By my own estimation, I clearly end up winning about half the trades I do, it's a wash in about a quarter, and I lose (but usually never by a *huge* margin) in about a quarter. Plus, there's probably only a handful (maybe 3) of trades I've made in the last 10 years where I was accused of robbing a team blind. Finally, because I do end up being the most active trader (along with one other owner), the reputation of being a fair owner willing to take some chances, and also to help out the other team, often gets deals done. In a keeper/dynasty league, your reputation gets you halfway in the door in trade talks, and that's why sometimes using the best offer staight up might cost you in having to pay a little more than guys were going to settle for in 1 particular deal, it also over the long run makes deals more likely to happen when they know you're serious and upfront with your first offer. If you're a smart owner, the willingness to do more deals in your league will benefit you over a 10-year period, and that's why I advocate this approach for owners that are active, and also have long-term leagues with stable ownership.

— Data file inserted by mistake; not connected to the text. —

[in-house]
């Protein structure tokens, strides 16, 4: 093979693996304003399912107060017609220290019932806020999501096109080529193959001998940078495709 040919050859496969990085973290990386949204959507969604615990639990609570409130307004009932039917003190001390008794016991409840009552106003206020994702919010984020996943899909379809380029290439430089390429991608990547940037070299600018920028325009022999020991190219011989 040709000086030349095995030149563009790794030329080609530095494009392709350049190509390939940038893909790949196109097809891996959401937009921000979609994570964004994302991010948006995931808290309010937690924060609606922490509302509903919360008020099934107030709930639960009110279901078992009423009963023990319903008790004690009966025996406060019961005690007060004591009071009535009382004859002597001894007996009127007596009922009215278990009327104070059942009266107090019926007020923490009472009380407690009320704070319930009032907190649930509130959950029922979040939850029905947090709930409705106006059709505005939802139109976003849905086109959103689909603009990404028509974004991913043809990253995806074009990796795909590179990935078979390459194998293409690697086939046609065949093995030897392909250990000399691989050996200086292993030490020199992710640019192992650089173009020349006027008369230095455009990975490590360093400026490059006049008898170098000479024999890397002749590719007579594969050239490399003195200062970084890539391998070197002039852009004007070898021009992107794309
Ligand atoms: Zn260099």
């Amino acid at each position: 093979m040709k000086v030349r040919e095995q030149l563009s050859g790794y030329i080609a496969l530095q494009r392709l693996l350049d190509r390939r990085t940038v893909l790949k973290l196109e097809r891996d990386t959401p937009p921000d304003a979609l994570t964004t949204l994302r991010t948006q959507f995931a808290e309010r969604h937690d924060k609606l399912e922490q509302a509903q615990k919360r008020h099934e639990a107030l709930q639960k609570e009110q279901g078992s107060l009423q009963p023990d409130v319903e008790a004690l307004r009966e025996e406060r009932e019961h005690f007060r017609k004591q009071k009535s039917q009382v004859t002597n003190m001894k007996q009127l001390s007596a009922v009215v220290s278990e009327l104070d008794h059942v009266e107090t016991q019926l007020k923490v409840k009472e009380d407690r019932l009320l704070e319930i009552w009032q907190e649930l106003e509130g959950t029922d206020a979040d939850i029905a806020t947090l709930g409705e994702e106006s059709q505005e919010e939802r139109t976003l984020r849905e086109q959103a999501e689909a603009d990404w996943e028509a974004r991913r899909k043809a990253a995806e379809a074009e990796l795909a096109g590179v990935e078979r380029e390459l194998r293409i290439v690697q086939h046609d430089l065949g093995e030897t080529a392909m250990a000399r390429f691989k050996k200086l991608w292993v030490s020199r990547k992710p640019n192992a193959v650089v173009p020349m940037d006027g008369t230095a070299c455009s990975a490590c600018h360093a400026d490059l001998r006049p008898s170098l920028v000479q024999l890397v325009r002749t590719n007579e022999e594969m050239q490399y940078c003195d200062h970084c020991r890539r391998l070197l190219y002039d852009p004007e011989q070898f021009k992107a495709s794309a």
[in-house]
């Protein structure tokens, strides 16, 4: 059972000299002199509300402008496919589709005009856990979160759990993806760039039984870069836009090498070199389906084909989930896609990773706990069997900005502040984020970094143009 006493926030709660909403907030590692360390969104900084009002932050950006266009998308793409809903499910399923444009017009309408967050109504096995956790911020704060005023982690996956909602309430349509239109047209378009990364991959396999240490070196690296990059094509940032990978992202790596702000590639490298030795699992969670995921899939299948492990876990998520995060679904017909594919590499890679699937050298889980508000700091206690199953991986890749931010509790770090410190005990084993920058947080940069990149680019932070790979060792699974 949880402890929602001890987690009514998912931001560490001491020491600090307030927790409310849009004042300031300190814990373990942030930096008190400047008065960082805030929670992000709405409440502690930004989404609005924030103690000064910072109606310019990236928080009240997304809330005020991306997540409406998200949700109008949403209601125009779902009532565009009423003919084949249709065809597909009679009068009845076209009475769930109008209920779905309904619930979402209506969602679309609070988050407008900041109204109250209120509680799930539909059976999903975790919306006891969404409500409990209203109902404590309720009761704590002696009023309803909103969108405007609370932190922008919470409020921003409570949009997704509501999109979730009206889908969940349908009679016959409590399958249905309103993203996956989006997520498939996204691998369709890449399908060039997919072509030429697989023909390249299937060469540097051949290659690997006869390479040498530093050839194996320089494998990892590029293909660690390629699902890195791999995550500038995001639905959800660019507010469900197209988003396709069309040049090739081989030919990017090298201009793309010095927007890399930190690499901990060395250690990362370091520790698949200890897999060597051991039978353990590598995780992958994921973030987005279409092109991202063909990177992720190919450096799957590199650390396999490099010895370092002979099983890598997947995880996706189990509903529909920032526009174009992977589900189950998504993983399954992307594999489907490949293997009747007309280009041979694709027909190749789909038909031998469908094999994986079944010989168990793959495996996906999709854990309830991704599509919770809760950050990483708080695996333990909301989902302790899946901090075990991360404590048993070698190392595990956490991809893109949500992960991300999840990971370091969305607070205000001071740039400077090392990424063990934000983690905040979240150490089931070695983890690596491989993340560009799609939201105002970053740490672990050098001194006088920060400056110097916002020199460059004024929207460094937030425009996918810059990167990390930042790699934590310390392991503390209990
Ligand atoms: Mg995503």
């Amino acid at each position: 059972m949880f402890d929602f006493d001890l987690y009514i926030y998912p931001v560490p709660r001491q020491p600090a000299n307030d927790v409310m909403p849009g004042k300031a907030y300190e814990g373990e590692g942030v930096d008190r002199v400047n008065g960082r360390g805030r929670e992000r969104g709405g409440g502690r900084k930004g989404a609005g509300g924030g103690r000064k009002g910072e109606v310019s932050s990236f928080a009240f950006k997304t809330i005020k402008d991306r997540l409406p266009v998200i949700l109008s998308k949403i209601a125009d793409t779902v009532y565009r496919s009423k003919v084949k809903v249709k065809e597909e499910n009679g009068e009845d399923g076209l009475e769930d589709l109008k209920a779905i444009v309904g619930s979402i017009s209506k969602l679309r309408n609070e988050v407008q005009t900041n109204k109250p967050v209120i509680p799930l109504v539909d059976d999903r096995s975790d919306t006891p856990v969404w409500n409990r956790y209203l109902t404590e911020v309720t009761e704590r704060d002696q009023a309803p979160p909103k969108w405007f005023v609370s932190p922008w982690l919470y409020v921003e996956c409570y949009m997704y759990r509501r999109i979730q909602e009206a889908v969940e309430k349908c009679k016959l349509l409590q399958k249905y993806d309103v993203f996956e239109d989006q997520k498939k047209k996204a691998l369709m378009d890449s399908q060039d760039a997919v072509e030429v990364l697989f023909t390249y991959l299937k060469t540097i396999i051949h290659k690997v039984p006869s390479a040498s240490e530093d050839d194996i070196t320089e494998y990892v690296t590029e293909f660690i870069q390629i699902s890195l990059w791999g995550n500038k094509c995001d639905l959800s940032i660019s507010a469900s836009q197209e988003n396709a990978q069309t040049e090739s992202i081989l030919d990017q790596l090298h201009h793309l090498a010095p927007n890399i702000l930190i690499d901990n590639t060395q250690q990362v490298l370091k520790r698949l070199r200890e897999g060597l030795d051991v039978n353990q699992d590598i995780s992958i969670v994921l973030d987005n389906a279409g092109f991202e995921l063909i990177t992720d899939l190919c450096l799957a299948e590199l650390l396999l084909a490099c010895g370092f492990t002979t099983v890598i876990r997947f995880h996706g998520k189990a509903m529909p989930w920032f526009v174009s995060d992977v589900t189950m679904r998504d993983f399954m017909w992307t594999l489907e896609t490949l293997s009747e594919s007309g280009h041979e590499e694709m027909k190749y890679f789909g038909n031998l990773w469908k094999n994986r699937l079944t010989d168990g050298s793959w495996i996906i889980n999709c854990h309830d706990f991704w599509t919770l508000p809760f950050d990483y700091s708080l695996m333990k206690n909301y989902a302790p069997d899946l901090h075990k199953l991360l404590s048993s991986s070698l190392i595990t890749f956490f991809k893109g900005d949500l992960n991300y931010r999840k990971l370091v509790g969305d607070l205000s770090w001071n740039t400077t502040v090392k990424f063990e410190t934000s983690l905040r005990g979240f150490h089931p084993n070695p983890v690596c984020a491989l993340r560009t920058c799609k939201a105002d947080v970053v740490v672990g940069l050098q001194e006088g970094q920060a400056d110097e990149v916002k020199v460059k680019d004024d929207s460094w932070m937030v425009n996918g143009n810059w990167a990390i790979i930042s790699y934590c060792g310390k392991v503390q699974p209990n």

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Great addition, Rotobronco! I try and be as staright up with the people I make offers to, but I think my "problem" may be that I make them too early in the season. The other owners in my league like to ride things out for a month or two to see where they stand before wheeling and dealing. Everyone runs their team differently and takes different approaches to drafting, trading, making moves, etc. which is half the fun of being in a league with the same guys year after year.

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Good discussion, I have to add another category, since I don't fit into the categories (I asked, the others told me a while back what they thought....in a nice way, LOL):